Oh God, this is some shape I’m in!
With band at Montreux in 1982:
Nothing much to say, just one of my favourite songs.
1974 (7 min.):
2009 (4 and a half minute), without Neil Young but good version, but those other guys also knows how to handle a guitar:
Both good, but the 1974 version is out of this world!
This David Crosby anthem of rebellion and personal freedom was recorded on January 9, 1970, at Wally Heider’s “Studio C” in San Francisco. It is likewise one of the few songs from Déjà Vu to have been recorded live by CSN&Y. The truly inspired interaction exhibits the raw and unabashed fury that became synonymous with the supergroup’s “electric” material with sizable instrumental contributions from all four. However, there is no doubt that it is Crosby who dominates the proceedings with perhaps the most impassioned lead vocal of his career. “Almost Cut My Hair” also amply demonstrates the three-way electric guitar “cross talk” between Crosby, Stephen Stills, and Neil Young. This is most prominent during the instrumental break prior to the “When I finally get myself together…” verse.
There is an extended and unedited version of this break included on the Crosby, Stills & Nash box set. This song is also notable for first popularizing the phrase “let[ting] my freak flag fly” — which took on new meaning in the late ’80s after Crosby served a year in a Texas prison. He began performing the song with a lyrical alteration to the line “…it increases my paranoia, like looking in my mirror and seeing a lit up Texas trooper.”
“Tom Traubert’s Blues” opens the album Small Change. Jay S. Jacobs has described the song as a “stunning opener [which] sets the tone for what follows.” The refrain is based almost word by word on the 1890 Australian song, “Waltzing Matilda” by A.B. “Banjo” Paterson, although the tune is slightly different.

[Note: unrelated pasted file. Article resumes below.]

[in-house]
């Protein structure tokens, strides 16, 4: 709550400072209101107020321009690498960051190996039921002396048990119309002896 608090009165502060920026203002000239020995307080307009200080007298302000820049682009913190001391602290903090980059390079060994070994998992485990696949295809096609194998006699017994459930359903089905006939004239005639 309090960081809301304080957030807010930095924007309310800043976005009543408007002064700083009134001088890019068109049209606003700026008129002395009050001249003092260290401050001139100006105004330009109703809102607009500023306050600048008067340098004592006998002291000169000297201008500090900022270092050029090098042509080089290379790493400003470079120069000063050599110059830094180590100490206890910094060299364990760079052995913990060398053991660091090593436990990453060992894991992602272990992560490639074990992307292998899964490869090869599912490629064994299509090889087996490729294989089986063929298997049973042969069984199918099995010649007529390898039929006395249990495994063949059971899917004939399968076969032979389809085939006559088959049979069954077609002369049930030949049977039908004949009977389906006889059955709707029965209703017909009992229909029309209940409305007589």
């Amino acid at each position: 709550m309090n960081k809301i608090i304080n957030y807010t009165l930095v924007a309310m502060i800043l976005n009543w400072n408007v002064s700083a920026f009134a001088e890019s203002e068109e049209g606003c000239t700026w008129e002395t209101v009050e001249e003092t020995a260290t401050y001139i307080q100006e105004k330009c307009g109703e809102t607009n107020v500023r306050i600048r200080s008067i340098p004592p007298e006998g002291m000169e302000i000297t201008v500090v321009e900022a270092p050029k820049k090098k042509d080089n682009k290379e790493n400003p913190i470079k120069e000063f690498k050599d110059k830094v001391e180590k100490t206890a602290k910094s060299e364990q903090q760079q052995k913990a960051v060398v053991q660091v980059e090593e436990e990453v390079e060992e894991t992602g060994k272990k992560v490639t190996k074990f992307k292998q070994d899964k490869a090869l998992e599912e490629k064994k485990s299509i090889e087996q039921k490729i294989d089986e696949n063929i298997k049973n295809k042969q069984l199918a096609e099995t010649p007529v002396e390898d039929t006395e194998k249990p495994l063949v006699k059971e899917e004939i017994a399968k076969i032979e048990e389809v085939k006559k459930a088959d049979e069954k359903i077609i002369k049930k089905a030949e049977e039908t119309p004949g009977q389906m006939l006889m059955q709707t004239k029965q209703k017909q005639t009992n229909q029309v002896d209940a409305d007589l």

Old Grey Whistle Test, 1977:
The origin of the song is somewhat ambiguous. The sub-title of the track “Four Sheets to the Wind in Copenhagen” seems to indicate that it is about a time that Waits spent in Copenhagen in 1976 while on a tour. There, he apparently met Danish singer Mathilde Bondo. Indeed, in a 1998 radio interview, she confirmed that she met Waits and that they spent a night on the town together.
Waits himself described the song’s subject during a concert in Sydney Australia in March 1979: “Uh, well I met this girl named Matilda. And uh, I had a little too much to drink that night. This is about throwing up in a foreign country.” In an interview on NPR’s World Cafe, aired December 15, 2006, Waits stated that Tom Traubert was a “friend of a friend” who died in prison.
Bones Howe, the album’s producer, recalls when Waits first came to him with the song:
He said the most wonderful thing about writing that song. He went down and hung around on skid row in L.A. because he wanted to get stimulated for writing this material. He called me up and said, “I went down to skid row … I bought a pint of rye. In a brown paper bag.” I said, “Oh really?.” “Yeah – hunkered down, drank the pint of rye, went home, threw up, and wrote ‘Tom Traubert’s Blues’ […] Every guy down there … everyone I spoke to, a woman put him there.”
“Tom Traubert’s Blues” is one of Tom Waits’ most popular songs, although this is due in the most part by Rod Stewart’s vastly inferiors cover version. Waits’ original is heartbreakingly beautiful, containing some of the artist’s finest lyrics, especially in the croaking opening “Wasted and wounded/’Taint what the moon did/Got what I paid for now”. The story, essentially a drunken tale, fits the gorgeous, elegiac melody perfectly, and indeed the song is so evocative it’s almost impossible for the listener not to be swept up in the story. Although the arrangement and the use of strings doesn’t take any real risks, it embellishes the melody beautifully. Without doubt, one of Tom Waits’ finest recordings.